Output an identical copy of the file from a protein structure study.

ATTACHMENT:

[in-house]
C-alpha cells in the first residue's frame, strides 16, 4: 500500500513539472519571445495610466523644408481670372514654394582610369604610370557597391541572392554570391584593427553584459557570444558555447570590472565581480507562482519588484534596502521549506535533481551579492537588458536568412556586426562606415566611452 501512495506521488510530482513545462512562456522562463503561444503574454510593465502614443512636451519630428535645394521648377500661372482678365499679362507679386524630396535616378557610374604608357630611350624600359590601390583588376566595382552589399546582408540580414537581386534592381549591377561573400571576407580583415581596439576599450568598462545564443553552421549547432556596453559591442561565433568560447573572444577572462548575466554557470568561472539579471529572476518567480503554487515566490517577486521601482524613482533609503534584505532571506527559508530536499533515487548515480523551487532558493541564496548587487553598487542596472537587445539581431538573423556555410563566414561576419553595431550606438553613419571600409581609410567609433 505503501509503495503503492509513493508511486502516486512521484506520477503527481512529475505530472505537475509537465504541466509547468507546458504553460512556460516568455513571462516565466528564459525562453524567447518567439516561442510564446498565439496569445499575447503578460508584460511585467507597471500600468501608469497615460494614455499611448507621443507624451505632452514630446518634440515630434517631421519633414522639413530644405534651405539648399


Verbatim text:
[in-house]
C-alpha cells in the first residue's frame, strides 16, 4: 500500500513539472519571445495610466523644408481670372514654394582610369604610370557597391541572392554570391584593427553584459557570444558555447570590472565581480507562482519588484534596502521549506535533481551579492537588458536568412556586426562606415566611452 501512495506521488510530482513545462512562456522562463503561444503574454510593465502614443512636451519630428535645394521648377500661372482678365499679362507679386524630396535616378557610374604608357630611350624600359590601390583588376566595382552589399546582408540580414537581386534592381549591377561573400571576407580583415581596439576599450568598462545564443553552421549547432556596453559591442561565433568560447573572444577572462548575466554557470568561472539579471529572476518567480503554487515566490517577486521601482524613482533609503534584505532571506527559508530536499533515487548515480523551487532558493541564496548587487553598487542596472537587445539581431538573423556555410563566414561576419553595431550606438553613419571600409581609410567609433 505503501509503495503503492509513493508511486502516486512521484506520477503527481512529475505530472505537475509537465504541466509547468507546458504553460512556460516568455513571462516565466528564459525562453524567447518567439516561442510564446498565439496569445499575447503578460508584460511585467507597471500600468501608469497615460494614455499611448507621443507624451505632452514630446518634440515630434517631421519633414522639413530644405534651405539648399